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I think People (some Gamers/Developers) moved from calling Nintendo "Kiddy" to "Casual".
Mithos Yggdrasill
Banned
(05-03-2008, 12:18 PM)
Nice reading. Never though at Nintendo from this angle.
PolyGone
Banned
(05-03-2008, 12:20 PM)

Originally Posted by DXB-KNIGHT

I think People (some Gamers/Developers) moved from calling Nintendo "Kiddy" to "Casual".

I often think the people who call Nintendo "kiddy" are the segment of teenagers in that phase where they have outgrown the things they enjoyed as children, and in an attempt to form their new more adult identity they move on to the more mature (and therefore "cool") brand of PlayStation/Xbox games. I myself went through something like that, so I guess its a natural progression, but at some point these people need to realize that Nintendo games try to appeal to everyone in the same way that a Pixar or Miyazaki film do (ie: while kid-friendly, there is still plenty for older gamers / adults to enjoy as well).
AntoneM
Could you please shut up about the child I kidnapped?
Trying to watch Idol here
(05-03-2008, 12:22 PM)
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umm, no shit. I wonder how long it took the writer to come up with this "totally new idea".
Anasui Kishibe
Banned
(05-03-2008, 12:22 PM)
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Originally Posted by PolyGone

I often think the people who call Nintendo "kiddy" are the segment of teenagers in that phase where the things they enjoyed as children are considered uncool, and in an attempt to form their new more adult identity they move on to the more mature (and therefore "cool") brand of PlayStation/Xbox games. I myself went through something like that, so I guess its a natural progression, but at some point these people need to realize that Nintendo games try to appeal to everyone in the same way that a Pixar or Miyazaki film do (ie: while kid-friendly, there is still plenty for older gamers / adults to enjoy as well).

very good, exactly what I was going to write.
Mithos Yggdrasill
Banned
(05-03-2008, 12:23 PM)

Originally Posted by PolyGone

I often think the people who call Nintendo "kiddy" are the segment of teenagers in that phase where the things they enjoyed as children are considered uncool, and in an attempt to form their new more adult identity they move on to the more mature (and therefore "cool") brand of PlayStation/Xbox games. I myself went through something like that, so I guess its a natural progression, but at some point these people need to realize that Nintendo games try to appeal to everyone in the same way that a Pixar or Miyazaki film do (ie: while kid-friendly, there is still plenty for older gamers / adults to enjoy as well).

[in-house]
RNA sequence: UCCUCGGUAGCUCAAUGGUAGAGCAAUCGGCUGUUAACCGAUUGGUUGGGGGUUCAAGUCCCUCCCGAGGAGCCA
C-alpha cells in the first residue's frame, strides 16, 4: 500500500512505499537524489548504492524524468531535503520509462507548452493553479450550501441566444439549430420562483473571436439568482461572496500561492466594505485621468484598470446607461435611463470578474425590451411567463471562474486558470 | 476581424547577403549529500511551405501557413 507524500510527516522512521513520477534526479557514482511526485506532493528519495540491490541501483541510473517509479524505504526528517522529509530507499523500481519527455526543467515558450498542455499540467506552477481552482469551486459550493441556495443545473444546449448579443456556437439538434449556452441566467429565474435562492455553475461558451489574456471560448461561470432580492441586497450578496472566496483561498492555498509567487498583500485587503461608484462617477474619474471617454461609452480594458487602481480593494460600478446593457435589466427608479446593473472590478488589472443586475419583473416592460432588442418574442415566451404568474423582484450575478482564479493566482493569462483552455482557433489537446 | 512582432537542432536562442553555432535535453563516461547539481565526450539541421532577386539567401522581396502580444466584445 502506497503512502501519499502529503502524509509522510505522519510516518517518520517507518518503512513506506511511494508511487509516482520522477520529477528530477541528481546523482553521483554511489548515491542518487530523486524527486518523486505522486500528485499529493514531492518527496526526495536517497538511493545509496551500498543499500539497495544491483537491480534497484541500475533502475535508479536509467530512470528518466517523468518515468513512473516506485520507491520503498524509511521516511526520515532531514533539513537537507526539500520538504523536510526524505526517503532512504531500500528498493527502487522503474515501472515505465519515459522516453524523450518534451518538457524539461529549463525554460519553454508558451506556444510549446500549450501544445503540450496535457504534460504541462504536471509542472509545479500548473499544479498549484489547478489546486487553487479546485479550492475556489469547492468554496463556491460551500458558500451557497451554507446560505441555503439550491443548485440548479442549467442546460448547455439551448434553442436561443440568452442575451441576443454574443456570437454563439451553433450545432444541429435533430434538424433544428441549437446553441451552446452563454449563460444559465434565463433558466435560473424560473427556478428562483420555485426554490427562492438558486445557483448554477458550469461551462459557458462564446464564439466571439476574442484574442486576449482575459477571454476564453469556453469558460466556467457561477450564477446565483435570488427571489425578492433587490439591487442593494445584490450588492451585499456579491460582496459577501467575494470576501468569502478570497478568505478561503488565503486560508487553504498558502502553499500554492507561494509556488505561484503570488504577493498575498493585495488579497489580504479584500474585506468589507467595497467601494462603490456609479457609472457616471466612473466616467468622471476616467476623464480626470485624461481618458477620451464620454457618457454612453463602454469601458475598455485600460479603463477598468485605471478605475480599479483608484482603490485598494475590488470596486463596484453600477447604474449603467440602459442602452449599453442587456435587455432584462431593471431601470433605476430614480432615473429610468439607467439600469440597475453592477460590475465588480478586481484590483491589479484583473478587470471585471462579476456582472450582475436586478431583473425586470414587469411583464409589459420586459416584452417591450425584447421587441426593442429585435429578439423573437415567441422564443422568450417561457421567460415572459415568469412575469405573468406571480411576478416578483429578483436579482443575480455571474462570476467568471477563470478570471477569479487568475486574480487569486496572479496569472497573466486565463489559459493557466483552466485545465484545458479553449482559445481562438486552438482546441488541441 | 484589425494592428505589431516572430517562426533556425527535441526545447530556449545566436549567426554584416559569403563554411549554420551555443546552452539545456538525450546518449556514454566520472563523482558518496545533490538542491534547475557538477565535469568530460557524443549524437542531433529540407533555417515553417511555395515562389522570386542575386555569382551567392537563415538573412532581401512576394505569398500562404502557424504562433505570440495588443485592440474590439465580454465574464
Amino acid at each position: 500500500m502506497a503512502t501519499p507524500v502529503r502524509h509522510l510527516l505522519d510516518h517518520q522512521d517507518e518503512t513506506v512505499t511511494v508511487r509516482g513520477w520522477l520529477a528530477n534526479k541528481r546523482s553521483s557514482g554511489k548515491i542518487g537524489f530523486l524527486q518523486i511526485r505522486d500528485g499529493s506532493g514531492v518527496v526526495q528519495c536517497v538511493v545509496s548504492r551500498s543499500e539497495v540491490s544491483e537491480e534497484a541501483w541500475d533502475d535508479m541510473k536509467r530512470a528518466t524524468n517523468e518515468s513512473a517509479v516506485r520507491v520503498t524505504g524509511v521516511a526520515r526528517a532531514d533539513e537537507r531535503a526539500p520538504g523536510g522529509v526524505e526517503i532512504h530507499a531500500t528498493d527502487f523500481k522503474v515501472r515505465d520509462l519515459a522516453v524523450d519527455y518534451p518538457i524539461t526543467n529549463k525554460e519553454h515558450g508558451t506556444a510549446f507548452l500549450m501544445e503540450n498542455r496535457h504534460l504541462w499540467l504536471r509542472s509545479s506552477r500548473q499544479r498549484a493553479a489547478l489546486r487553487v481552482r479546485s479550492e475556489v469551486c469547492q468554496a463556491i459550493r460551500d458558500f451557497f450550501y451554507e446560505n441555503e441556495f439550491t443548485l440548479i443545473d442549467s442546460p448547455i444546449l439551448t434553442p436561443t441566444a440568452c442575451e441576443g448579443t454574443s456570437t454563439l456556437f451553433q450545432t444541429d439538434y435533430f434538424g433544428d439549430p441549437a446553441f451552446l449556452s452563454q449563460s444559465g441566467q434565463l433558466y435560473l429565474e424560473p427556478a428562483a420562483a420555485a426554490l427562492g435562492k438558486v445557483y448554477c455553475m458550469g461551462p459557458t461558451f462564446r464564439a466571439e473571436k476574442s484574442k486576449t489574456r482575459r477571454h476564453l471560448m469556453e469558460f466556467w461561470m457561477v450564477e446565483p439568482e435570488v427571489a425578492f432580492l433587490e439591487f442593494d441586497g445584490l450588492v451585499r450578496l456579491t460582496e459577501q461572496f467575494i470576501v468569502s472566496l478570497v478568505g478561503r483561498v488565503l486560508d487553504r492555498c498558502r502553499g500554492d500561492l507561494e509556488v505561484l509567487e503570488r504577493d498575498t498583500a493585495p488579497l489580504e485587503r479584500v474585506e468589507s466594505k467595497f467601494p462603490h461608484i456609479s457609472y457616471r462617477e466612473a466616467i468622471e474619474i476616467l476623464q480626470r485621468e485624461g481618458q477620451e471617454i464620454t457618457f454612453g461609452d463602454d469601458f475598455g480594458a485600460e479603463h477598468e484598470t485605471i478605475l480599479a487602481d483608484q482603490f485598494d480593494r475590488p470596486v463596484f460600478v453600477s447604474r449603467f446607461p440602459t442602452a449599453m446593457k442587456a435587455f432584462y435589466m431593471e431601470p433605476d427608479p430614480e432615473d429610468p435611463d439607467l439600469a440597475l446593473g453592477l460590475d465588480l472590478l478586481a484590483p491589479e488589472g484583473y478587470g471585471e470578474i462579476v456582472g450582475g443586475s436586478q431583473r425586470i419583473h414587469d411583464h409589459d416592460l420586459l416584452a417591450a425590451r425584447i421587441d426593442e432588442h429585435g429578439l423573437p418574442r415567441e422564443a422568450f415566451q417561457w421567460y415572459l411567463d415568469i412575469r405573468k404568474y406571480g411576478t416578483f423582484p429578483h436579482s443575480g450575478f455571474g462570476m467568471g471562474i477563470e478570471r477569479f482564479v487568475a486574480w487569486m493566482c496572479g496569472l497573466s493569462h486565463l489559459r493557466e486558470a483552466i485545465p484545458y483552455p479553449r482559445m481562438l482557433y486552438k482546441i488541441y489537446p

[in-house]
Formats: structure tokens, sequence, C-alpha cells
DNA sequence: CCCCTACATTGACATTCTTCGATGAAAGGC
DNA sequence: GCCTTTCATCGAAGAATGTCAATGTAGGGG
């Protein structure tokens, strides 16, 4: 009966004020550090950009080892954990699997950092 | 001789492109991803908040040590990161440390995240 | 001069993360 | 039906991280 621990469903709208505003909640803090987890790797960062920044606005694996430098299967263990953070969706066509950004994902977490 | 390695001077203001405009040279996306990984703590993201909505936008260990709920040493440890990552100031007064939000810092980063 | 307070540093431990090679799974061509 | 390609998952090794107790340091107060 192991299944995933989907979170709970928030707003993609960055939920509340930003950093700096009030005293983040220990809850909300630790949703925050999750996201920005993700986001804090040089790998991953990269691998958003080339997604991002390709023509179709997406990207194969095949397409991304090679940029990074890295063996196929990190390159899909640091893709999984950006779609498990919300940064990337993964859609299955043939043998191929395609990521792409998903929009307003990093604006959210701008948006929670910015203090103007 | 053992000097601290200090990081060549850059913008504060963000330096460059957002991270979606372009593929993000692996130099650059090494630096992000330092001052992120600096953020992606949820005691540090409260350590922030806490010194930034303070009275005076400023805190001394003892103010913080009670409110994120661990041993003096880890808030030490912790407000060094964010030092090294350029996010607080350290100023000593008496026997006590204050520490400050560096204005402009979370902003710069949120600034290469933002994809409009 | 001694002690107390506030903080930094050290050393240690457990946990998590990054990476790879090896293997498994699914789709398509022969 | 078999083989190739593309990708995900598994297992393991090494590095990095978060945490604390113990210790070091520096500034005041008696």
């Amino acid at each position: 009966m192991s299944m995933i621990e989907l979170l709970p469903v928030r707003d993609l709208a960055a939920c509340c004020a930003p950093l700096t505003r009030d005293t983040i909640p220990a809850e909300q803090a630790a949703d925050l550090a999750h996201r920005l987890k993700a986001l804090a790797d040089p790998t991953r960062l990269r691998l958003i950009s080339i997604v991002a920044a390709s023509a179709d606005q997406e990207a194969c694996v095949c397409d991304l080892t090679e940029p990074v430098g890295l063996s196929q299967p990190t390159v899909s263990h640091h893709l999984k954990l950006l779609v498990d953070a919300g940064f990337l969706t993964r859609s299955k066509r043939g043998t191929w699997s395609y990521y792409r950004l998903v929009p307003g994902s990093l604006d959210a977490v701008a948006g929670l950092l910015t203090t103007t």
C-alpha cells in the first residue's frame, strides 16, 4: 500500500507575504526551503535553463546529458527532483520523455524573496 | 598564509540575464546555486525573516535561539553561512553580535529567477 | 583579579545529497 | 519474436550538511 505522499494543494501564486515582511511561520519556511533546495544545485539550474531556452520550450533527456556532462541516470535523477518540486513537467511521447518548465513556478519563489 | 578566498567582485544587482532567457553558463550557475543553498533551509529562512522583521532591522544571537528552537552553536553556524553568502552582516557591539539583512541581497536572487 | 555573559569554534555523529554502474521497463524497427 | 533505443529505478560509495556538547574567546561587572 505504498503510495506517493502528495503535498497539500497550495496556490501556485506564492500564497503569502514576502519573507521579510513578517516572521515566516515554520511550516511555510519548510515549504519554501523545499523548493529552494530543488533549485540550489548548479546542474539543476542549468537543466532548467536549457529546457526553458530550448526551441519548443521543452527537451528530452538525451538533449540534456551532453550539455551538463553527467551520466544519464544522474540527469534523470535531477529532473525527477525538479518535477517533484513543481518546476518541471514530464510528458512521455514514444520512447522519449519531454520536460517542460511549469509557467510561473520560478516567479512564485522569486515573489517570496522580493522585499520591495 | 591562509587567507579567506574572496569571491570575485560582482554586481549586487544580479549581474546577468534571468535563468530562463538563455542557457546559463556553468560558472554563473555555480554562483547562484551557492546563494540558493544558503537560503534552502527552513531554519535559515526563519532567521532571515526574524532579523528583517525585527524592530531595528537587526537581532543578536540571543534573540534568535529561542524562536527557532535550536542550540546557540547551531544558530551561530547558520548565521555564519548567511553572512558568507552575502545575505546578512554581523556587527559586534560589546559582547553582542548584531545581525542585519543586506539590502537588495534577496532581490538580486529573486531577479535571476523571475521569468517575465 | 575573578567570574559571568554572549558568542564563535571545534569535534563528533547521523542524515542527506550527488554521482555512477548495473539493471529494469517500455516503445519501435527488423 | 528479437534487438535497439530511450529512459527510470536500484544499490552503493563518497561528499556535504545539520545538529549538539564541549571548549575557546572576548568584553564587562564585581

Interesting comparison between Pixar and Nintendo. In fact, for example, Super Mario Galaxy or Zelda Ocarina of Time are masterpieces that can be enjoyed by everyone, doesn't matter the age.
justchris
I am a n00b
(05-03-2008, 12:38 PM)
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I think the idea that Nintendo doesn't realize this is laughable. It's part of their marketing.
Kipe
Member
(05-03-2008, 12:39 PM)

Originally Posted by PolyGone

I myself went through something like that, so I guess its a natural progression, but at some point these people need to realize that Nintendo games try to appeal to everyone in the same way that a Pixar or Miyazaki film do (ie: while kid-friendly, there is still plenty for older gamers / adults to enjoy as well).

Yes it's a natural progression that many gamers went through, but it's not a necessary step. Americans have produced fans of movies without Pixar and Japanese enjoy movies before Miyazaki. If video games were a niche medium like it was in the 80s, or books and comics today then it would be important for entry level works.
Shikamaru Ninja
任天堂 の 忍者
(05-03-2008, 12:42 PM)
Don't see much point in this article circa right now. Nintendo is a pop-culture company right now. Nintendo has the highest and most balanced market-share right now between men, women, children, teens, and adults.

This impertinent kiddy agenda was most relevant during the GameCube design which skewed a much younger audience compared to the SONY and Microsoft campaign. But today's Nintendo with Wii Fit, Brain-Age, English Training, Wii Sports, has the highest adult appeal any console has ever had.
Zer0
Banned
(05-03-2008, 12:45 PM)
wii.*****? ok
Tim the Wiz
Member
(05-03-2008, 12:46 PM)